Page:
‘The UnAmericans’ by Molly Antopol

‘The UnAmericans’ by Molly Antopol  (2014) – 258 pages


Listen carefully to the stories you hear from your relatives and friends.  Some day a few of those stories might make great fiction.

The stories in ‘The UnAmericans’ seem to be the result of listening closely to family stories.  Some of the stories go back to the old European world while others take place in the modern world of the United States and Israel.  These stories capture the poignancy and emotion of the lives of the people in them over time.

Molly Antopol is one of the 2013 ‘5 Under 35’ fiction writers selected by the National Book Foundation.

All of the stories in ‘The UnAmericans’ are strong, but in order to give you a better idea what this collection is like, I will focus on a single story.  In ‘The Quietest Man’, a father finds out that his 24 year old daughter has written a play about her family which is to be performed in New York City.  The father is terribly anxious to find out what is in the play, because he is divorced from his wife and estranged from his daughter. When his daughter visits him, he recalls times over the years when he was less than a good father  The story goes all the way back to Prague, Czechoslovakia when he and his wife were young, and their daughter was born.   It tells about the reason they left Prague, their life in the states, the marriage falling apart, the strained relationship between father and daughter.  As the story ends, we find out the plot of the daughter’s play.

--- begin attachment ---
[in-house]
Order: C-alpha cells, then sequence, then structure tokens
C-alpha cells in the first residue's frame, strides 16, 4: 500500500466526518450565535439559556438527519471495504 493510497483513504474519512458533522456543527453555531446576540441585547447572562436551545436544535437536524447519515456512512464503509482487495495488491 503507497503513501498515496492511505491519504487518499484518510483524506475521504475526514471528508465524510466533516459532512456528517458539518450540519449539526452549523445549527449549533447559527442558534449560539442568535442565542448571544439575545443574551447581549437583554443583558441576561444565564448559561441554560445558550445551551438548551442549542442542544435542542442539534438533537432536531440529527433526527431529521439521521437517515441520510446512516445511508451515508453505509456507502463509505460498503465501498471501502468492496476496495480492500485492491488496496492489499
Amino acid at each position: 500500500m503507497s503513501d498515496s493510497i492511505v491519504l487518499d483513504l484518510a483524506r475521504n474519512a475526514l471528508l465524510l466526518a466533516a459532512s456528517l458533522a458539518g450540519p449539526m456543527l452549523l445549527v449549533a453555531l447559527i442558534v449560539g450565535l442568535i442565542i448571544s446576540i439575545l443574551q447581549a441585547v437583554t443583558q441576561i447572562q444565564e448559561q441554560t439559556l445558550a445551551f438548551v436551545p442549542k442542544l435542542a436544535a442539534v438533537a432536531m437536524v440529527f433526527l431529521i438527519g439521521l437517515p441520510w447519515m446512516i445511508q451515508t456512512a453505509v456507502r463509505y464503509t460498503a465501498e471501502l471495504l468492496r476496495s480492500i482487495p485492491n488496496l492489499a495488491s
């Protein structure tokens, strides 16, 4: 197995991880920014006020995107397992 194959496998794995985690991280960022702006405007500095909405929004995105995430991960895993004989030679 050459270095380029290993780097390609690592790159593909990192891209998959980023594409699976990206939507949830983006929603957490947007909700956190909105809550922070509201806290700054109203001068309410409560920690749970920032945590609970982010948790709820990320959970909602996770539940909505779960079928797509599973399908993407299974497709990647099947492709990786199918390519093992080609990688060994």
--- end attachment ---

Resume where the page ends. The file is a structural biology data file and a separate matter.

When one reads this story, one can’t help but think of the young Molly Antopol writing stories about her own family.  I suppose most authors face this dilemma of including the traits or the past of people close to them in their fiction.

Some of the stories begin in Belarus or in Kiev, Ukraine and wind up in either the United States or Israel.  Except for the Native Americans, most of us who live in the United States are UnAmericans in that the stories of our families begin long ago and far away. If there are any pictures from the old times left, these ancient family members may bear an uncanny resemblance to us.

Each of the stories has as much substance as a novella, yet is only about 30 pages long.   These stories in ‘The UnAmericans’ are so well-written and moving, they reaffirm my faith in the short story form.  Adam Johnson describes Molly Antopol as “a writer of seismic talent”, and I agree.

Molly Antopol is at work on a novel tentatively titled ‘The After Party’.

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